Wednesday, April 27, 2011

Review: Game of Thrones "The Kingsroad"

Non Spoiler Review:
With introductions out of the way, The Kingsroad sends multitudes of characters in disparate directions. Bran's fate is up in the air as Ned prepares to return to King's Landing with Robert, bringing Arya and Sansa with him. Tyrion has opted to join Jon on his trip to the Wall. While Catelyn deals with the disintegration of her family, she begins her own investigation into what happened to Bran. Finally, in Pentos, Daenerys gets settled in as wife to Drogo, and learns a thing or two about how to manage her new (and hopefully less doggy-style) position.

The Kingsroad introduced plenty of ominous aspects as Cersei rises to greater heights of villainy. The direwolves suffer the brunt of their responsibility as protectors to the Stark children, and Ned's sense of honor is forced into increasingly odious actions in the service of his king.

While the influx of new characters aren't as furiously paced as last week, there are some new ones that don't get any real identification, but are sure to figure prominently. A lot happened this week, and the series is moving briskly (given the rapidly growing direwolves) to get plotlines in motion. It's another hour jam-packed with drama, backstory and fantastic visuals. It's fast become my favorite show this spring.

Spoilers Now!
A month has passed. The Dothraki make their way across the grasslands, while Daenerys gets some empathy from Jorah about her new situation. Viserys has accompanied them rather than remain at Pentos, as he wants to stay to ensure he gets his army. Jorah is apparently a wanted man back in the kingdoms (by Ned Stark) for selling some poachers into slavery. Viserys muses that he would never punish him for such nonsense.

Joffrey comes to find Tyrion in the morning, who is asleep in the stables. The king is making ready to ride back home. Tyrion tells his nephew he should first visit Lord and Lady Stark and extend his sympathies about their son. Joffrey doesn't care, but Tyrion tells him he will, and slaps him three times, then sends him on his way. Sandor, the shield to Prince Joffrey (also known as The Hound), tells Tyrion that the prince won't forget that.

Tyrion then joins his siblings for breakfast and they discuss Bran. Tyrion reveals the boy may live, which prompts an odd reaction from Cersei, who suggests the boy shouldn't linger in pain. But she turns her attention to her brother's decision to go to the Wall, which she thinks is ridiculous. Cersei departs with her two youngest children, leaving the brothers to talk. Jaime says the boy will be crippled if he lives and deserves a good death. Tyrion disagrees and would be interested in hearing what Bran has to say if he wakens. Jaime suggests his brother doesn't know what side he's on, but Tyrion counters that he loves his family.

Catelyn remains by Bran's bedside as Cersei arrives to pay her respects. She says she lost her first son to a fever and recounts how devastating it was. In fact, she never visited the child's crypt. She promises to pray everyday for Bran's recovery.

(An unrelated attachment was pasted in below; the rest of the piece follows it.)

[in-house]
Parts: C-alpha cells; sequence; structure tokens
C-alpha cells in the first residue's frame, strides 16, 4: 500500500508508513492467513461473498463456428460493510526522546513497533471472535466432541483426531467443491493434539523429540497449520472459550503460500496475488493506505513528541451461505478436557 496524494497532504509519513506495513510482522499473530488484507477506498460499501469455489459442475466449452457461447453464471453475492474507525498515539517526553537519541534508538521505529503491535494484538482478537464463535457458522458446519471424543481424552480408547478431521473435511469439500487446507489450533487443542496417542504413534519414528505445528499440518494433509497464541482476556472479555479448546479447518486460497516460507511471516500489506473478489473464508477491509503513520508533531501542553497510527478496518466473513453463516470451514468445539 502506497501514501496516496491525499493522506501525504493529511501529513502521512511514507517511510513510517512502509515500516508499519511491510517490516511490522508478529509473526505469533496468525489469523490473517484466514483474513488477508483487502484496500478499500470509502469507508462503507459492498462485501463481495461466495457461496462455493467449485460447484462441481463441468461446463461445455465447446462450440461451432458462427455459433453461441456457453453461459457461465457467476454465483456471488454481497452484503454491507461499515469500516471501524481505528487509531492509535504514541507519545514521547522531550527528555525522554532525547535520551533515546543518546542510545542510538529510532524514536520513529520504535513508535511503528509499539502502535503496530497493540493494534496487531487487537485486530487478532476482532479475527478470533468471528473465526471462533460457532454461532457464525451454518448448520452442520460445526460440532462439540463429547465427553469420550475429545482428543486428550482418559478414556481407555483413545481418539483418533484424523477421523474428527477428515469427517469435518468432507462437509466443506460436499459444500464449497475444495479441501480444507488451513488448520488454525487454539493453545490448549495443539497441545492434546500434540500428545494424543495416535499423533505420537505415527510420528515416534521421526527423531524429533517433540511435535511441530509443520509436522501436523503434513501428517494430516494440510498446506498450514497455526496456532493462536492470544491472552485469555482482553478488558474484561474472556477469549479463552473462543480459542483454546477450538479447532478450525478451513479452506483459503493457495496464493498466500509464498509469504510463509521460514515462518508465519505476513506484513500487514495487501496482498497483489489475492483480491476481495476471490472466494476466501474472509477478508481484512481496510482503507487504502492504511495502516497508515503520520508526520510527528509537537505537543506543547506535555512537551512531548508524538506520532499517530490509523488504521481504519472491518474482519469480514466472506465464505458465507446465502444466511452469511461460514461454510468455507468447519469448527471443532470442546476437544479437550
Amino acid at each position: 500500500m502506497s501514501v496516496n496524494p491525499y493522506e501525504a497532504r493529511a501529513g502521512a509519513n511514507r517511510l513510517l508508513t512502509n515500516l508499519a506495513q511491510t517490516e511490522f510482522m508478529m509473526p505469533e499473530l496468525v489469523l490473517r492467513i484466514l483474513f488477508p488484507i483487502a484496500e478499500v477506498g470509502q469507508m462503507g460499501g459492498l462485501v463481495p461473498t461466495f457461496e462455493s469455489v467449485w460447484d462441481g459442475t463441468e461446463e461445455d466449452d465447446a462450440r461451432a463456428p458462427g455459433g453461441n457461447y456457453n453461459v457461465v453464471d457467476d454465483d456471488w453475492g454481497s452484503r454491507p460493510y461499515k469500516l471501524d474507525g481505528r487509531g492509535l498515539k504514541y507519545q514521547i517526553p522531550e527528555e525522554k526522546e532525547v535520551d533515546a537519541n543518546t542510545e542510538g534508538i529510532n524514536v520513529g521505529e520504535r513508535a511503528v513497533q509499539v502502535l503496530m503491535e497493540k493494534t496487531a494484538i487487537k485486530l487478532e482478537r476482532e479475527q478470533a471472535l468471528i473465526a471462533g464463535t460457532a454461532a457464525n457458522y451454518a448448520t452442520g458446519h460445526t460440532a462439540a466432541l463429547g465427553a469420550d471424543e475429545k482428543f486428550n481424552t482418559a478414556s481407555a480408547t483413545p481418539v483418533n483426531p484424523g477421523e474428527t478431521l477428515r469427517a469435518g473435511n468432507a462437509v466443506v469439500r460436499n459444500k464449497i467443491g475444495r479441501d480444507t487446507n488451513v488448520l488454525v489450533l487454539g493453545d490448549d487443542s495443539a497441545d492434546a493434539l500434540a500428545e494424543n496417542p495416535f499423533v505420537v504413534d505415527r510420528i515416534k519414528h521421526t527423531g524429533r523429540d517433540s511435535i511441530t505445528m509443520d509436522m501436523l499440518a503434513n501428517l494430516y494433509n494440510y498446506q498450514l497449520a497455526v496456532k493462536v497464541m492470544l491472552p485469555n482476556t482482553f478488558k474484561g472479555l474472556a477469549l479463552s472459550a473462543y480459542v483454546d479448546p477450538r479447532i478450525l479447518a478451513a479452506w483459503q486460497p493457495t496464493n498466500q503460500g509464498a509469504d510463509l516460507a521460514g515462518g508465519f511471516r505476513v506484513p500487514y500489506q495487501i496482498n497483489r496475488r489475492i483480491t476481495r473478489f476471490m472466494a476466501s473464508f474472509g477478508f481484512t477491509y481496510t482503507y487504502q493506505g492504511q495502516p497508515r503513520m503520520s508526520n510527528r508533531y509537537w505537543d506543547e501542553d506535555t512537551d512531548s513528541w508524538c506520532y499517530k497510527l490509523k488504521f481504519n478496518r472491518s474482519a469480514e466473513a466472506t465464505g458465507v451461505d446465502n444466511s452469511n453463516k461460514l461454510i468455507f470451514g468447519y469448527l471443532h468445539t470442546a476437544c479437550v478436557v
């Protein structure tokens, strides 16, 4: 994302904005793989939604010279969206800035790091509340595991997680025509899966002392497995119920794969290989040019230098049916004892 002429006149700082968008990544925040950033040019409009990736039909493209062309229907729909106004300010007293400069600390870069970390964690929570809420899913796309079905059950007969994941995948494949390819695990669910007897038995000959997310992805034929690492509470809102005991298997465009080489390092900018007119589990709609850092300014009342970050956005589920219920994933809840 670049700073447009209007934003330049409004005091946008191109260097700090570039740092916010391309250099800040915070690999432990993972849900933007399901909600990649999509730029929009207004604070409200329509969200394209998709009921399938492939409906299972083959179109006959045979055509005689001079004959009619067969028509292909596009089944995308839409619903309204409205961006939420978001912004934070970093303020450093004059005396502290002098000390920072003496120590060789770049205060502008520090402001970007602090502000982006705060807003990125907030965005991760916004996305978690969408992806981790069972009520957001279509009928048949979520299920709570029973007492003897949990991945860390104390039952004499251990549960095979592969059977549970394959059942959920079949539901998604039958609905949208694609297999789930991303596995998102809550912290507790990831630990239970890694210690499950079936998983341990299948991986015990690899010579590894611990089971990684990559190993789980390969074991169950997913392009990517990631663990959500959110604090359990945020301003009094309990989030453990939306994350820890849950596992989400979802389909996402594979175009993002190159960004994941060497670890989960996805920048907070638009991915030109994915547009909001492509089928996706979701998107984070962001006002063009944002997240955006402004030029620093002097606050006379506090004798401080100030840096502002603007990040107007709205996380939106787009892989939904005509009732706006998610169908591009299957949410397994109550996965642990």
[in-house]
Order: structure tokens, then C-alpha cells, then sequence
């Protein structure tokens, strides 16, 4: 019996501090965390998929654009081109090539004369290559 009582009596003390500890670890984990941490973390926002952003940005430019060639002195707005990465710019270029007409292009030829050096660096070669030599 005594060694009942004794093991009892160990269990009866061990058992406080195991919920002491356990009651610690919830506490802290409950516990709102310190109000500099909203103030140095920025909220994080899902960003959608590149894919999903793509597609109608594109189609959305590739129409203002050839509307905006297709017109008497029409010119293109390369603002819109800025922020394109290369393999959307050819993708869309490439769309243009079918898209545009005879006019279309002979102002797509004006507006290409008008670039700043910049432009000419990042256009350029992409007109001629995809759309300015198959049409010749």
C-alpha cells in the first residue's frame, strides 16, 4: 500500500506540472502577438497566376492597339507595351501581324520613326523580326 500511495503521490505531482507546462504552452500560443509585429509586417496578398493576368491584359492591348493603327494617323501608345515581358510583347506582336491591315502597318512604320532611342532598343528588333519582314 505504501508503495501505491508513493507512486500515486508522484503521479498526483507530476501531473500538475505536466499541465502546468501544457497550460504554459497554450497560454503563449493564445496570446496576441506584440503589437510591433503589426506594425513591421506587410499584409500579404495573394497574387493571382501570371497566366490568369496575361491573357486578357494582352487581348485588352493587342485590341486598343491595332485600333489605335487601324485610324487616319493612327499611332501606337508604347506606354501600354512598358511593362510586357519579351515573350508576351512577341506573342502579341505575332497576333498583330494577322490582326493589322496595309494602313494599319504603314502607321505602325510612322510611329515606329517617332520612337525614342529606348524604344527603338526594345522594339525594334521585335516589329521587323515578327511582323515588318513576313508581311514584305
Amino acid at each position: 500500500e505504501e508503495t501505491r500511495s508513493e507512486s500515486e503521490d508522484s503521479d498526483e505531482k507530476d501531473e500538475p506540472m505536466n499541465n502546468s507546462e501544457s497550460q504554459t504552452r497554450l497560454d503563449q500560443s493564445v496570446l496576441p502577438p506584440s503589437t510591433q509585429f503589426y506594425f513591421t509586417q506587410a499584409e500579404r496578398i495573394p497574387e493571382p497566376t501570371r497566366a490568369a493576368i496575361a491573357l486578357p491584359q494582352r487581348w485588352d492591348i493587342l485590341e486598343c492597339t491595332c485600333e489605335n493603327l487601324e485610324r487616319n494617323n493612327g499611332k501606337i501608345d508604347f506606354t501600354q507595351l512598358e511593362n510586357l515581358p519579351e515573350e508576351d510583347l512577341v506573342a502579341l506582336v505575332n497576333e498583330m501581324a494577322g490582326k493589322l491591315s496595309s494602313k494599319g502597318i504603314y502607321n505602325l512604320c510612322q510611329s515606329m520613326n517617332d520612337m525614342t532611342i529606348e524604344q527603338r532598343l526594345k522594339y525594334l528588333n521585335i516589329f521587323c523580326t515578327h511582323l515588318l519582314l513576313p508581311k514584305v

Jaime later comes upon Jon at the swordsmith, and speaks to him about going to the Wall. He says he's grateful to have strong men guarding them. Jon replies humbly that they've guarded the kingdom for 8000 years. Jaime suggests he may not be ready to give up his life for the Night's Watch, and almost seems to be dissuading him. 

Jon then goes to see his sister Arya, who is packing for the trip to King's Landing. The direwolves are growing fast, and she's trained hers, Nymeria, quite well. Jon has brought her the sword he had made as a gift and the two say good-bye.

Jon finally goes to see Bran, facing a lot of bitterness from Catelyn. He tells him he's going north with Benjen to join the Night's Watch and invites him to visit when he recovers. Catelyn tells him to leave, and he does so as his father arrives, but says nothing to him.

Catelyn is not happy with her husband for leaving with two of her children. Seventeen years earlier he road off with Robert, and came back a year later with another woman's son. Now he's off again. He had a choice, she says.

Jon says goodbye to Robb, then rides off with the king's entourage. They come to the fork in the road and Ned tells him he's a Stark even if he doesn't have his last name. Jon asks if his mother is alive, and Ned promises to talk about her the next time they see one another. Then he rides off to join the king's party while Jon and Benjen head north.

Ned and Robert talk later at camp, and we find out it's a woman named Willa who is Jon's mother. Ned apparently impregnated her while south with Robert—they were at war, and no one knew if they were coming home. 

Robert then presents him with a message brought by a rider. Princess Daenerys has wed a Dothraki. Robert bitterly recounts how Rhaegar Targaryen killed Ned's sister and now he worries that a Dothraki army will cross the Narrow Sea. There are still those in the kingdoms loyal to the Targaryens who can supply ships. Robert's certain war is coming.

On the road, Tyrion continues to try to turn Jon off the Wall—several of their company are rapists and criminals forced to join the Night's Watch, though some chose castration rather than serve on the Wall. Tyrion doesn't believe in all the nastiness that supposedly lies on the other side. We find out that Tyrion's father was Hand of the King to the previous ruler, and it was Jaime who killed him, while Cersei married the new king. Tyrion says he does his part for the honor of his house—he has his mind, while his brother has his sword. Later on, they finally arrive and look upon the vast expanse of the Wall.